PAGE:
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Treatment Clinical Trials: An Overview

 

 Clinical trials are research studies involving people. There are different types of clinical trials. For example, there are prevention, early detection and treatment clinical trials. Treatment clinical trials are the most common type of cancer clinical trial. Clinical trials occur in four phases, each with different objectives and numbers of participants. The four phases of treatment clinical trials are summarized below.

PHASE I: 15-30 patients

Phase I objectives are to determine safe dosages for a drug under study (a new drug or pre-existing drug used for a new purpose), how to administer the drug and observe its effects in patients.

PHASE II: Less than 100 patients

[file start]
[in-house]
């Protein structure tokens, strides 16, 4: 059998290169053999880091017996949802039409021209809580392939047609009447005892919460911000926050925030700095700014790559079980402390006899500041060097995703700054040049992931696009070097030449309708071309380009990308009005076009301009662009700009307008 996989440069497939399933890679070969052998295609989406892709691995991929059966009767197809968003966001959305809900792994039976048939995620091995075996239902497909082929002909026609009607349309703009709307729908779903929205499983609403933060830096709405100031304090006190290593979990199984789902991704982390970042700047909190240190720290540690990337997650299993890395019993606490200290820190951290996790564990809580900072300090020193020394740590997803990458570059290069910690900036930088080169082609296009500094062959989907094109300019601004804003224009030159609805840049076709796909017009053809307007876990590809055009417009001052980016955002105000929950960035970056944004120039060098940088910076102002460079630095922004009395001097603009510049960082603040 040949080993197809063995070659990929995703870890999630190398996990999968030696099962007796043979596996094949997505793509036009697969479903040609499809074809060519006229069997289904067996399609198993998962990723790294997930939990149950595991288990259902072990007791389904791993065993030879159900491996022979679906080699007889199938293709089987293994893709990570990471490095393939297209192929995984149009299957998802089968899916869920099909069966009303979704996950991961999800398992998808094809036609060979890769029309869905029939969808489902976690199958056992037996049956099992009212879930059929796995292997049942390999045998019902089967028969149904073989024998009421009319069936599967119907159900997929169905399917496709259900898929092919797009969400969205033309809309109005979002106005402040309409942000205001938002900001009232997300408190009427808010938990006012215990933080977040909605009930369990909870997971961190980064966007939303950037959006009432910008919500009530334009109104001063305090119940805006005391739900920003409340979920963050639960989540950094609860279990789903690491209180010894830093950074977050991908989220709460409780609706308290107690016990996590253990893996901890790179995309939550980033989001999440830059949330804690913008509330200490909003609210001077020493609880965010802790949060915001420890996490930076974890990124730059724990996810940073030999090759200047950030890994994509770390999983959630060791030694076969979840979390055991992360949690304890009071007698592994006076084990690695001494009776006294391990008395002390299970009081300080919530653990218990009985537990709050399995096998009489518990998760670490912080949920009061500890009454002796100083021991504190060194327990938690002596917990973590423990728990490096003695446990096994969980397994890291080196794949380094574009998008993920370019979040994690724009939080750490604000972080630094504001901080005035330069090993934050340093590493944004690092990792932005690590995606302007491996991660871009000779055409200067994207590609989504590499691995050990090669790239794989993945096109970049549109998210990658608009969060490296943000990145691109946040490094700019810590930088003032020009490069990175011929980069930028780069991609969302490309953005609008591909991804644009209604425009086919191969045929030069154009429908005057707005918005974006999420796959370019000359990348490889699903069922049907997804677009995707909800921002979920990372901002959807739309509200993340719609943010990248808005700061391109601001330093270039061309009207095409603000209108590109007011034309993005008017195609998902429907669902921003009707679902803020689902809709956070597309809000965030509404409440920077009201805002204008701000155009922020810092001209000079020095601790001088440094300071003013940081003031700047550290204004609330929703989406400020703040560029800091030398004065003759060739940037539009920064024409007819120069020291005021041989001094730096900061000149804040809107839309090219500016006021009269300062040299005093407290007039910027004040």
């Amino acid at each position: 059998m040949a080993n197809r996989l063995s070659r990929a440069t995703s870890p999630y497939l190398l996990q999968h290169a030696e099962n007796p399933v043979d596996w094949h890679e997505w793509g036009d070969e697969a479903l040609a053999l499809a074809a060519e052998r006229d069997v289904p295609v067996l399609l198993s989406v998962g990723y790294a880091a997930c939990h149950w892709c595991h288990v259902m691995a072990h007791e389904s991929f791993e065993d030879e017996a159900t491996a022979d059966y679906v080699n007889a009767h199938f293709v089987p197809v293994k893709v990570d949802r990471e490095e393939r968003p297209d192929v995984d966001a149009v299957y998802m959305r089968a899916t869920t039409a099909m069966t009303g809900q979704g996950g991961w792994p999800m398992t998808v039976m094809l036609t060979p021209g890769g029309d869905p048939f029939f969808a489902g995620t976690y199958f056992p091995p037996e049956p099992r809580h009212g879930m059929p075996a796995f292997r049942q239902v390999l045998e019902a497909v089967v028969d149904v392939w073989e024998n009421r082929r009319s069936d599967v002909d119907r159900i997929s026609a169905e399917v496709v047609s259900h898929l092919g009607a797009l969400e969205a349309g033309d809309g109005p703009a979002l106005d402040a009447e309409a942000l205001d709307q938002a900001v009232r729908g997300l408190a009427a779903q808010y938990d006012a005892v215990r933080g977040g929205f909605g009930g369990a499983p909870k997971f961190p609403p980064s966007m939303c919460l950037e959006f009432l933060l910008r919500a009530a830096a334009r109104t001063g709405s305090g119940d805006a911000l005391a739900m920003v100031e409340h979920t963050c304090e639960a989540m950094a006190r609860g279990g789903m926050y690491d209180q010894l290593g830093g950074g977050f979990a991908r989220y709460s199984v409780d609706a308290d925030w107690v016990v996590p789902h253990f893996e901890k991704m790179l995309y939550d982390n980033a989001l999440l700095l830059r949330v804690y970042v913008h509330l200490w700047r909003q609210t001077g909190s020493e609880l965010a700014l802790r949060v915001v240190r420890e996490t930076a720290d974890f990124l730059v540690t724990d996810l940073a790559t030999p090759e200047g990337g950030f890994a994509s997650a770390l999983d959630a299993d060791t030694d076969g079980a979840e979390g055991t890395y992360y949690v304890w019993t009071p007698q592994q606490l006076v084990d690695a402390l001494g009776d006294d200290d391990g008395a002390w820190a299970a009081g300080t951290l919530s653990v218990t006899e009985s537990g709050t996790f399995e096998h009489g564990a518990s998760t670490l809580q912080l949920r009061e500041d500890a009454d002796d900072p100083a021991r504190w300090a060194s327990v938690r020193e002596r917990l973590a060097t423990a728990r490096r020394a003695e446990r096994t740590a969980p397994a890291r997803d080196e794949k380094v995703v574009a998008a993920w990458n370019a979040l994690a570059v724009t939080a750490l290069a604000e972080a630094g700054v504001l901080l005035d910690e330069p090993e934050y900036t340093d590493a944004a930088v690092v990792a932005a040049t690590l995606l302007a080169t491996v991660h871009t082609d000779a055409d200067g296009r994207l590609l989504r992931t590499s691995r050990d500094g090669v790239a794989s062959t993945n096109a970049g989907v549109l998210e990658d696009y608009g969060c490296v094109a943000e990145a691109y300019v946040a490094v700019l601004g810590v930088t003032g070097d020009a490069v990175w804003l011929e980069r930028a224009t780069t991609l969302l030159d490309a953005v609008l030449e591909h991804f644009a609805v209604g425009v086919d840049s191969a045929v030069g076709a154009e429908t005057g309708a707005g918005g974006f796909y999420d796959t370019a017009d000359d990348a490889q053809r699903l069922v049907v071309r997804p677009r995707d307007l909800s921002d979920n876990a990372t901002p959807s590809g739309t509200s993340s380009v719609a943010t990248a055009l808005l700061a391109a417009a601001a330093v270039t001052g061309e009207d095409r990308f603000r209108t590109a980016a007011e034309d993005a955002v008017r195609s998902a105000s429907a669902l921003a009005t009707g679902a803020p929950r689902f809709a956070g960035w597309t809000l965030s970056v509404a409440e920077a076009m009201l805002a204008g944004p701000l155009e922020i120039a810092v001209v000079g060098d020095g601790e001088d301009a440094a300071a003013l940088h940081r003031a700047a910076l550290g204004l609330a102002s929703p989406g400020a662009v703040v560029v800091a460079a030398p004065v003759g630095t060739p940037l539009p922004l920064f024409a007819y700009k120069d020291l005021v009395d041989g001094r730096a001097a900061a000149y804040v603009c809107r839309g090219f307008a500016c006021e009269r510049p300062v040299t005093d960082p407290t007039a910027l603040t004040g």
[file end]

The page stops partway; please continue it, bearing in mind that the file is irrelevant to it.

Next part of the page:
Phase II objectives are to determine if the drug under study has an anti-cancer effect and to observe its effects in patients.

PHASE III: Generally, 100 to 100s of patients

Phase III objectives are to compare the drug under study to the standard treatment available, i.e., some patients get the “new” drug while others get the “old” drug.

 PHASE IV: 100s to 1000s of patients

Phase IV objectives are to evaluate a drug’s long-term safety and effectiveness, usually after a drug is approved.

Modified from the National Cancer Institute’s “Cancer Clinical Trials–Types and Phases”, available online at cancer.gov.